I was on a long-distance train to Budapest in a compartment with my friend and a random Polish guy. My friend was joking that she couldn’t button up her pants because of all the dough we’d eaten over the past three months. As I was laughing, the button popped off of my pants. I had to spend the whole rest of the trip sewing the button back on my jeans; meanwhile the Polish guy looked scandalized.

Wow, so you must really hate traveling?

Actually, I love long train rides. I always bring a copy of my favorite book, “East of Eden.” One time I took a three-day train ride from San Francisco to Pittsfield. If I didn’t like trains, I would probably have killed someone. You also get to relax and meet some really cool people and make your own world while moving through others.

What advice would such a worldly person as you have for freshmen out there?

There’s a Sufi verse about living in the moment that I believe is salient. “As if it were a sword, when you treat it gently, it is gentle to your touch, while its edges are harsh if you treat it harshly.” But my for my residents, I just want to reiterate that nothing is safer than touching yourself when alone.

What do you do when you’re alone?

Luckily, I’m never alone. Since my sophomore year I’ve been regularly sleeping with Godi, my stuffed chimpanzee. I bring him everywhere with me, and he’s always been a faithful cuddle-buddy.

What’s been your favorite class here?

“Practice of Art” — it forces me to give up what I think I know about how things should be and instead see them as they are. All of my art is currently on display on third-floor South — true statement. I’ve brought my tour groups to see it, though I haven’t had any offers yet.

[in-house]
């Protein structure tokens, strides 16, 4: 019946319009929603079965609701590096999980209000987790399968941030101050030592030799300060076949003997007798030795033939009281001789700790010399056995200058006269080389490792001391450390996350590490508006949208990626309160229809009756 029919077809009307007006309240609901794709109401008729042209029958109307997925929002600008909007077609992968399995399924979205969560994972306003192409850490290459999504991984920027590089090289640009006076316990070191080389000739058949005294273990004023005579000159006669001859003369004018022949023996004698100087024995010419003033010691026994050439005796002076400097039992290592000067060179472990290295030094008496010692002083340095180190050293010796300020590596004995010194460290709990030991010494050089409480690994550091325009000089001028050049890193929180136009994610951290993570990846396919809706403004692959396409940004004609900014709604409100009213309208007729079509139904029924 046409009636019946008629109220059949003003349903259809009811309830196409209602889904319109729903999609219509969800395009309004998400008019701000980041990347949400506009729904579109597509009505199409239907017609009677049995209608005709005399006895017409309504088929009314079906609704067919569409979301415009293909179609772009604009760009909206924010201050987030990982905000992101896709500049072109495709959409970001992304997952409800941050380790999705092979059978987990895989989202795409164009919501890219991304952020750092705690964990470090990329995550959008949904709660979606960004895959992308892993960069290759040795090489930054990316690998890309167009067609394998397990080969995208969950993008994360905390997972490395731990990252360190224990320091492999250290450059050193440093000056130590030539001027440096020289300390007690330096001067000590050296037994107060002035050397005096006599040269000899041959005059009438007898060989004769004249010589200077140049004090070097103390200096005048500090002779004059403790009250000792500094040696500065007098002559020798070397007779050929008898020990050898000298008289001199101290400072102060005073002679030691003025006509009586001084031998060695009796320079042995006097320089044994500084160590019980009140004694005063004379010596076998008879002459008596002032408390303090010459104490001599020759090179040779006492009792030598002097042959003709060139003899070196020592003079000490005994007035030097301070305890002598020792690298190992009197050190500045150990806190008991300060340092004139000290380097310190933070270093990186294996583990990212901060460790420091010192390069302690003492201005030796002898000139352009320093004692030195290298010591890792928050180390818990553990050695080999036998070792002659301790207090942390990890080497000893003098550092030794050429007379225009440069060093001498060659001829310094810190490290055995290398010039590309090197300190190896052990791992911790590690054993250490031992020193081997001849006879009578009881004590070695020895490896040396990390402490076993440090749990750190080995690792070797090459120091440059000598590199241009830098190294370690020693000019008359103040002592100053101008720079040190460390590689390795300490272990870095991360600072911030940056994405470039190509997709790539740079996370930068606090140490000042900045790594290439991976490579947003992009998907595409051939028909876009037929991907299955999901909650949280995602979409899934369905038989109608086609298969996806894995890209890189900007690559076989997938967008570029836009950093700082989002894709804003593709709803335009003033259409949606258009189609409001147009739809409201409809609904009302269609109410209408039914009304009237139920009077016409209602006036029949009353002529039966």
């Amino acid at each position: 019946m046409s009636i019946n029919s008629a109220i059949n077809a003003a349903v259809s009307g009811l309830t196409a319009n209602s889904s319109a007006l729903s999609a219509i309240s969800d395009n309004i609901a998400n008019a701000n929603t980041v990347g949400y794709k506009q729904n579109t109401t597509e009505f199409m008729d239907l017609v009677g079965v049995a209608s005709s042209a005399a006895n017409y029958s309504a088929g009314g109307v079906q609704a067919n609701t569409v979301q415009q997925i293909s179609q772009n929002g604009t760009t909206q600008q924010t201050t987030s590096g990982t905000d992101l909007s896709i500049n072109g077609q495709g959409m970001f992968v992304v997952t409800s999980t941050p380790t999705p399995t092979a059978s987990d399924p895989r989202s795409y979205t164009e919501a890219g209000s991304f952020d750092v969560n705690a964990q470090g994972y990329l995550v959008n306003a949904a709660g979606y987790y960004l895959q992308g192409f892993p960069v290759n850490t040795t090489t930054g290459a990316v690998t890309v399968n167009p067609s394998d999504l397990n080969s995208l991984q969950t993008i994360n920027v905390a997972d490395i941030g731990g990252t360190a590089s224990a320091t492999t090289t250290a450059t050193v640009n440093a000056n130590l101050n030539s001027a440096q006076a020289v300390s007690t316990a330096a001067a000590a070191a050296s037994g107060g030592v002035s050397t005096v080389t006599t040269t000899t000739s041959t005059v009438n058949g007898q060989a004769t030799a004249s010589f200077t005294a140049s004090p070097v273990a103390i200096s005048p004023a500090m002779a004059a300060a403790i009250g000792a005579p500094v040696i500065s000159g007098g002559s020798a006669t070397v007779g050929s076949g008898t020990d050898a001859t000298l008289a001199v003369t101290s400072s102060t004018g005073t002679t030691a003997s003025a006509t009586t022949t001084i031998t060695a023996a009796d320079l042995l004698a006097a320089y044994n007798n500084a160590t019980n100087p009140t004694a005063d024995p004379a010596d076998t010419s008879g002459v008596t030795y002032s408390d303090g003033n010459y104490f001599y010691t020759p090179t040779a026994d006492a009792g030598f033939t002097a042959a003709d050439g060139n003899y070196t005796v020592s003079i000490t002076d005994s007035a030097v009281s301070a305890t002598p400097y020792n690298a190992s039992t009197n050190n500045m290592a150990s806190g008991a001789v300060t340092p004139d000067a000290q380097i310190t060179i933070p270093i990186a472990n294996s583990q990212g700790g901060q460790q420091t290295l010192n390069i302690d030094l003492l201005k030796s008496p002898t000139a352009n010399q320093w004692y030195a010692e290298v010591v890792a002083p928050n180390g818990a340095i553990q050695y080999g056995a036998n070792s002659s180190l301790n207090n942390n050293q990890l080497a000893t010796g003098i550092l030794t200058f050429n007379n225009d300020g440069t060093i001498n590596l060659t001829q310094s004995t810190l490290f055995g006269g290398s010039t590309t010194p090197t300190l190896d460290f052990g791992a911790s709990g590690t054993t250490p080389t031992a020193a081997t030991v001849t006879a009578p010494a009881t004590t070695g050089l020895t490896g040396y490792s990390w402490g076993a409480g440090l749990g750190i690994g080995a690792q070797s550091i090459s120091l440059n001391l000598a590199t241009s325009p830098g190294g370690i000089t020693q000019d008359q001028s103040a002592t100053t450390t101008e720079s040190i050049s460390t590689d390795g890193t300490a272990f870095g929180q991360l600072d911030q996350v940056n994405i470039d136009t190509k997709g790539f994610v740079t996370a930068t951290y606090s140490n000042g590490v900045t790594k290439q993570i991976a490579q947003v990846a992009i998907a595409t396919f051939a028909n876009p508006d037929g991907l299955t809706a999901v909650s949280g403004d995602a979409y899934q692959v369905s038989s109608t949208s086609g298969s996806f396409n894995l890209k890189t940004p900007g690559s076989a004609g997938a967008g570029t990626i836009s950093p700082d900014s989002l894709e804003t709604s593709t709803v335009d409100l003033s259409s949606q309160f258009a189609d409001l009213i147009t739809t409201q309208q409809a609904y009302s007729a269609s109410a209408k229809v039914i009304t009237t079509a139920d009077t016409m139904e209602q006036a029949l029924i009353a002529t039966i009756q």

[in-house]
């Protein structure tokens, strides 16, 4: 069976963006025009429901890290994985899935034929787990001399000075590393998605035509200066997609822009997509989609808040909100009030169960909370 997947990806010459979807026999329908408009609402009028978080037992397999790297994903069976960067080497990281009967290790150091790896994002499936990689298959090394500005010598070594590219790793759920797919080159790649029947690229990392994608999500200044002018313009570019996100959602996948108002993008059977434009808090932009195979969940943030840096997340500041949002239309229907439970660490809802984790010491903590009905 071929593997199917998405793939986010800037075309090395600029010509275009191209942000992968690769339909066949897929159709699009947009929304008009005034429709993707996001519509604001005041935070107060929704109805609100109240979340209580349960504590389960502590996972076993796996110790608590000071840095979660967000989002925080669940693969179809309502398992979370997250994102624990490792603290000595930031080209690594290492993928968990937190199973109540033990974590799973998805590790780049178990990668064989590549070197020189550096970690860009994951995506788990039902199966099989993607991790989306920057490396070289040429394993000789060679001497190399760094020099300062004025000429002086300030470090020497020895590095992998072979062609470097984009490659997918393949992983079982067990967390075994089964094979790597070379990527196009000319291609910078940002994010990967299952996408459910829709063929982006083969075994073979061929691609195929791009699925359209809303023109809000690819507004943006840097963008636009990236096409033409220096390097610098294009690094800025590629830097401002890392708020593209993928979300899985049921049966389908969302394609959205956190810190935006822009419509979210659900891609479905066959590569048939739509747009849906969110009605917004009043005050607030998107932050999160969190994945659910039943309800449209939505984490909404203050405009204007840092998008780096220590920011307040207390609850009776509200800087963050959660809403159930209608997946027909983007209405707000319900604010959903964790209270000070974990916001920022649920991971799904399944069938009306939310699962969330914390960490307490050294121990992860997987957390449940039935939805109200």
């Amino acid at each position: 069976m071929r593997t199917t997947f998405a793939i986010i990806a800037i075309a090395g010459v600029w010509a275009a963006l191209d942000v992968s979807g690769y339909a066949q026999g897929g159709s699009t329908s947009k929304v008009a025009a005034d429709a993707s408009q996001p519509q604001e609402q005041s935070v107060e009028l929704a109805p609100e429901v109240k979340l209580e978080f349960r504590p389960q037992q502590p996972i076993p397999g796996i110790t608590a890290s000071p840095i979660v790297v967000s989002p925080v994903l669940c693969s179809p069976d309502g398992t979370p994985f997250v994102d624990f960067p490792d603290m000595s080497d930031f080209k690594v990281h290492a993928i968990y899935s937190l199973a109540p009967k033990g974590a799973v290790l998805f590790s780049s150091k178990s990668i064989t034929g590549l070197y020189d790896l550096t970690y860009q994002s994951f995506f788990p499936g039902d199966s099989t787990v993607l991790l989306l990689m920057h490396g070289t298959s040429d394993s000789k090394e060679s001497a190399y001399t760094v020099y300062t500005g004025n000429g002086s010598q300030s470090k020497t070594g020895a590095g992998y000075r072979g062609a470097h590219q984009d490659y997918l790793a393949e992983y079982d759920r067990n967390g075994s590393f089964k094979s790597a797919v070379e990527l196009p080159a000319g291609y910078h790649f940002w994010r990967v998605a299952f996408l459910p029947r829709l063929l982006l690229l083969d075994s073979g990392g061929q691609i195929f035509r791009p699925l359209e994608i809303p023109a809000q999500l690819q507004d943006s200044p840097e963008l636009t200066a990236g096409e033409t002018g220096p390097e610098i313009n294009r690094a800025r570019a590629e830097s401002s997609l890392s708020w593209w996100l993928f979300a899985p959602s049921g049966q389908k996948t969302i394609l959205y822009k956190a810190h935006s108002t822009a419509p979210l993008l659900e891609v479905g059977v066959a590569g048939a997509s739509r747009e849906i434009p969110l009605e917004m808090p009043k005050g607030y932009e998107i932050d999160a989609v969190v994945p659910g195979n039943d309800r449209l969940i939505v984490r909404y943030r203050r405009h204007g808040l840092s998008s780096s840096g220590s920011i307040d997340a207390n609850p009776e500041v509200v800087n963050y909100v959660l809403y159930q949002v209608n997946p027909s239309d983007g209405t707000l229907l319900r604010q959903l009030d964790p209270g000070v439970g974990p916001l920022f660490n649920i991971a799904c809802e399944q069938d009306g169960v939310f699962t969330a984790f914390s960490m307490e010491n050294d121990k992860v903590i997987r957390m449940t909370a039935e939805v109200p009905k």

Tour guide, tutor, RC, Peter Tang admirer — what else do you do on campus?

I am a summer internship coordinator, so if you’ve sent in an application to the Amherst Select Internship Program, I’ve had the immense pleasure of reading it. I also have a radio show.

What do you play?

If it were up to me, I would play straight Motown, but unfortunately I have a co-DJ who likes some kind of alternative rock.

Where does this irrational love of Motown originate from?

I don’t know. I made a Pandora playlist of Motown and realized that I know all of the words to all of the songs for some reason.

I’ve also heard you have some irrational fears — care to share?

I’m terribly afraid of the dark and always sleep with the lights on. This started when I was house-sitting in San Francisco over the summer and there was this little dog that would always start barking in the middle of the night. Every night when he barked, I was certain someone had broken in and was going to murder me.

What are your future plans?

I really want to work in public education. I’ve applied for the Mississippi Teachers’ Corps and Teach for America. I also had a quarter-life crisis moment and applied for a Ph.D. program in education at Harvard and Tony Marx’s position. If I get rejected, I’m going to spend three months working at a restaurant in Idaho until I get enough money to buy a one-way ticket to Thailand and another one-way ticket, leaving six months later, from Cairo. Should be fun.

Issue 07, Submitted 2010-10-29 20:09:10